G. P. Hugenberger writes:
While it is true that preachers are not self-appointed (“how can they preach unless they are senṭ” Rom 10:15), it should be noted that Jesus commissioned not merely the Twelve but also the rank and file of his disciples to preach the kingdom of God (cf. the extensive parallels between Mt 10 and Lk. 10, though the latter lacks the term kērýssō). Likewise, in Luke’s account of the “Great Commission” (that “repentance and forgiveness of sins should be preached in his name to all nations,” Lk 24:47) Jesus’ immediate audience included other disciples (e.g., Cleopas and his unnamed companion; cf. also v 33) in addition to the apostles.
Acts 8:1–4 stresses that it was not the apostles (v 1) but all the other believers in Jerusalem who “were scattered” and so “went about preaching the word” (v 4). Since v 3 specifically mentions that women were included among the believers who were persecuted, the text does not warrant an interpretation that excludes women from those who fled Jerusalem and “went about preaching the word.” Here as elsewhere the NT upholds the principle of the “preacherhood of all believers.”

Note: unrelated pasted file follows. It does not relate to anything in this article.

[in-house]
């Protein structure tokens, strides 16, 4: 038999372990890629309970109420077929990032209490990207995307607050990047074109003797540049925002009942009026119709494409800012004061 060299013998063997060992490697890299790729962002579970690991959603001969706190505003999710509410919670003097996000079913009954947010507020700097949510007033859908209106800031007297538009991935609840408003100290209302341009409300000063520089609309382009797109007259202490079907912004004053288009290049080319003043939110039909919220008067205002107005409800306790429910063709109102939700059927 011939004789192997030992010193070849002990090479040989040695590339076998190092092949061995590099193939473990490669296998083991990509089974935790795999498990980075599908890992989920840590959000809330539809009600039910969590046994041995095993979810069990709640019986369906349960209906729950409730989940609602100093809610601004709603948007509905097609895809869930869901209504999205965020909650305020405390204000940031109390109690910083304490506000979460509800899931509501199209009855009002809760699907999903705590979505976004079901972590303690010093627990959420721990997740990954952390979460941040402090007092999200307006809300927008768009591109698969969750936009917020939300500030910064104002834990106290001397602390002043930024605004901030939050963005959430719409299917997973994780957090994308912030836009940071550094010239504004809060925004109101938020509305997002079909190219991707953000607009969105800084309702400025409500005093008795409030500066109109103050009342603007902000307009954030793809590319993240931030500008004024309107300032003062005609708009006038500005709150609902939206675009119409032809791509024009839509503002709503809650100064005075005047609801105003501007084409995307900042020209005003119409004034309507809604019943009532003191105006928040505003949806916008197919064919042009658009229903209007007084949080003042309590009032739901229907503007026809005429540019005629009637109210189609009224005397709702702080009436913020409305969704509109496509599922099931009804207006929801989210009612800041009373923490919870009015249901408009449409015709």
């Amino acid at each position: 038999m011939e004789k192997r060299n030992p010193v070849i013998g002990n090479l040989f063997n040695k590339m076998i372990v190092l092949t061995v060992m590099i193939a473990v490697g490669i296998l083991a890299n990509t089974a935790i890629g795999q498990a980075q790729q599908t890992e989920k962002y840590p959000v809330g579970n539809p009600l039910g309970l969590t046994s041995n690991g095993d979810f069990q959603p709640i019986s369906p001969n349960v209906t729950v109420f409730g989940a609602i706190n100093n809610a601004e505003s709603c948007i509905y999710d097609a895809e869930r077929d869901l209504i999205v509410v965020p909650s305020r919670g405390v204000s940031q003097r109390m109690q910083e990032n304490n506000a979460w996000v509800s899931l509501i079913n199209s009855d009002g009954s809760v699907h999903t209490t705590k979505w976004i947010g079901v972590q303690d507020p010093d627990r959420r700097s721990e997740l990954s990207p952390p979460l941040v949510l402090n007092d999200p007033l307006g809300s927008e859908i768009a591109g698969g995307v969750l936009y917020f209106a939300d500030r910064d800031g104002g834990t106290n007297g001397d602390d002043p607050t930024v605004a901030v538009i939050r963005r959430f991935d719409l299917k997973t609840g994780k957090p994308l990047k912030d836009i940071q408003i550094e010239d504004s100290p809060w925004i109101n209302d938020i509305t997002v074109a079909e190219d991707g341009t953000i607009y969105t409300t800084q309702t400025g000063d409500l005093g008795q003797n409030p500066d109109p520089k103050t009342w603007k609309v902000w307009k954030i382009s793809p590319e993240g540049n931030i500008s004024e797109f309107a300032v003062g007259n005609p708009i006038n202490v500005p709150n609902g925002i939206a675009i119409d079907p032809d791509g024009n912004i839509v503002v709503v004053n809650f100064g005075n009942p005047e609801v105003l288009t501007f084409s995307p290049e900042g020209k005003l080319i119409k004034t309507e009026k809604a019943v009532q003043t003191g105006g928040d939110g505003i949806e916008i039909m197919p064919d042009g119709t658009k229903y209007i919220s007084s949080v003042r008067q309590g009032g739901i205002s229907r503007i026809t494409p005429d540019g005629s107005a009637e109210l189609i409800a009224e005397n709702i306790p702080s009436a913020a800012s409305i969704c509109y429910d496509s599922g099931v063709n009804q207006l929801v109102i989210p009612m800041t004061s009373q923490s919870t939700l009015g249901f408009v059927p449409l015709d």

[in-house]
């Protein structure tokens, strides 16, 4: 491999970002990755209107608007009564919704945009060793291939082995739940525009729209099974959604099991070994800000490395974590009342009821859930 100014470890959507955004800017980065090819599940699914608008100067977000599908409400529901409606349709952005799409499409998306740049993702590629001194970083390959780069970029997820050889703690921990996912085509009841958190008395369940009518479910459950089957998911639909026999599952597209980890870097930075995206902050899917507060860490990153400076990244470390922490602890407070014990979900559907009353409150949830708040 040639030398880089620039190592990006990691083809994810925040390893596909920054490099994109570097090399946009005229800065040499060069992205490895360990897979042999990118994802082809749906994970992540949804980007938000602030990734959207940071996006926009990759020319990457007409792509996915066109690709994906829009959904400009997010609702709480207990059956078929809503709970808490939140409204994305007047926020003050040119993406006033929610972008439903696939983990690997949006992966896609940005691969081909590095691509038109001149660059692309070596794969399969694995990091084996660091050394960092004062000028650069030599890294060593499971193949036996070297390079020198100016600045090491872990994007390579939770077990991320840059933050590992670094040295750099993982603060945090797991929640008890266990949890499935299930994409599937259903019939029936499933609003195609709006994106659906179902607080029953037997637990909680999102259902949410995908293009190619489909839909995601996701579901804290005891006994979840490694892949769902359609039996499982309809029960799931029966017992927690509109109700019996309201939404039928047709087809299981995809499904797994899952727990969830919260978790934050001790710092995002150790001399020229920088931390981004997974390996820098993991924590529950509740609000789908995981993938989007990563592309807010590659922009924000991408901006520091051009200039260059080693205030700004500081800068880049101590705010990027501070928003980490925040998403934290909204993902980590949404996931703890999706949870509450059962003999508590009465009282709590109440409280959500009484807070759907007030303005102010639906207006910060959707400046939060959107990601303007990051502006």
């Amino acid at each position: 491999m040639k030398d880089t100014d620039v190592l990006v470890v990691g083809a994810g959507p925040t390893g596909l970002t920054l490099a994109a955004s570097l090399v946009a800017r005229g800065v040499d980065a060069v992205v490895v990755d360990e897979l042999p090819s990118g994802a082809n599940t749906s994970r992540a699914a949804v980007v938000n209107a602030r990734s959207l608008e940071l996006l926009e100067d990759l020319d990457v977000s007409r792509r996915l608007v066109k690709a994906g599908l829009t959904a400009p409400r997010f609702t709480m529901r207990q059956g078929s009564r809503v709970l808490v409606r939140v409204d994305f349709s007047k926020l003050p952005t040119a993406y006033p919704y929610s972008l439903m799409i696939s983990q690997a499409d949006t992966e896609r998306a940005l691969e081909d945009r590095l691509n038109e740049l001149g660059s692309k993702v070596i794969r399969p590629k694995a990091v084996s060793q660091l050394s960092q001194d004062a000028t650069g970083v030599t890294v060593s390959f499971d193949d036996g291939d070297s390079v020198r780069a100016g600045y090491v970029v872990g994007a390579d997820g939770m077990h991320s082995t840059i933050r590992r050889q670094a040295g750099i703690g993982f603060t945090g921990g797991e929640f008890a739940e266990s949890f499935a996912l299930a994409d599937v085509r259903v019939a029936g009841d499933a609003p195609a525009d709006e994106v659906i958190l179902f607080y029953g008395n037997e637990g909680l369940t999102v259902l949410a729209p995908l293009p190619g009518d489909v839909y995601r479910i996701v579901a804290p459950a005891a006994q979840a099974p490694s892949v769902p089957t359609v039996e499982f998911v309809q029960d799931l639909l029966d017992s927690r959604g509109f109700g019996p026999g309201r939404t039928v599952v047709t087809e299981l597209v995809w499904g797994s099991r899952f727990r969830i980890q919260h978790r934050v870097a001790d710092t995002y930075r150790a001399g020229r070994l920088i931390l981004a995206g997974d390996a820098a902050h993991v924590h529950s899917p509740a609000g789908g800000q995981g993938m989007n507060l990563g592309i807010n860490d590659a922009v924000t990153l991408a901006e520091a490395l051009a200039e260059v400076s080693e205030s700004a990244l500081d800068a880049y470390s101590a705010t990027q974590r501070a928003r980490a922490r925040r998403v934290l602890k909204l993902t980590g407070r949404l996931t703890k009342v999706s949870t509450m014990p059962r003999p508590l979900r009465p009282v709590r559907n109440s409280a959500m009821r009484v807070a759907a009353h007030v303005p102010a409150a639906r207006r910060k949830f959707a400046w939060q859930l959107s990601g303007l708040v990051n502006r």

It is therefore not surprising that “preachers” and “preaching” are conspicuously absent from the various lists of offices and gifts in the NT (Rom 12:6–8; 1 Cor 12:8–10, 28–30; Eph 4:11; 1 Pet 4:10f.). The call to preach is not reserved for some elite few among Jesus’ followers or for those with special abilities in public speaking. It is the duty and privilege of every believer—for all who would not be ashamed of Jesus and his words (Mk 8:38).
ISBE (revised ed.), art. ‘Preach’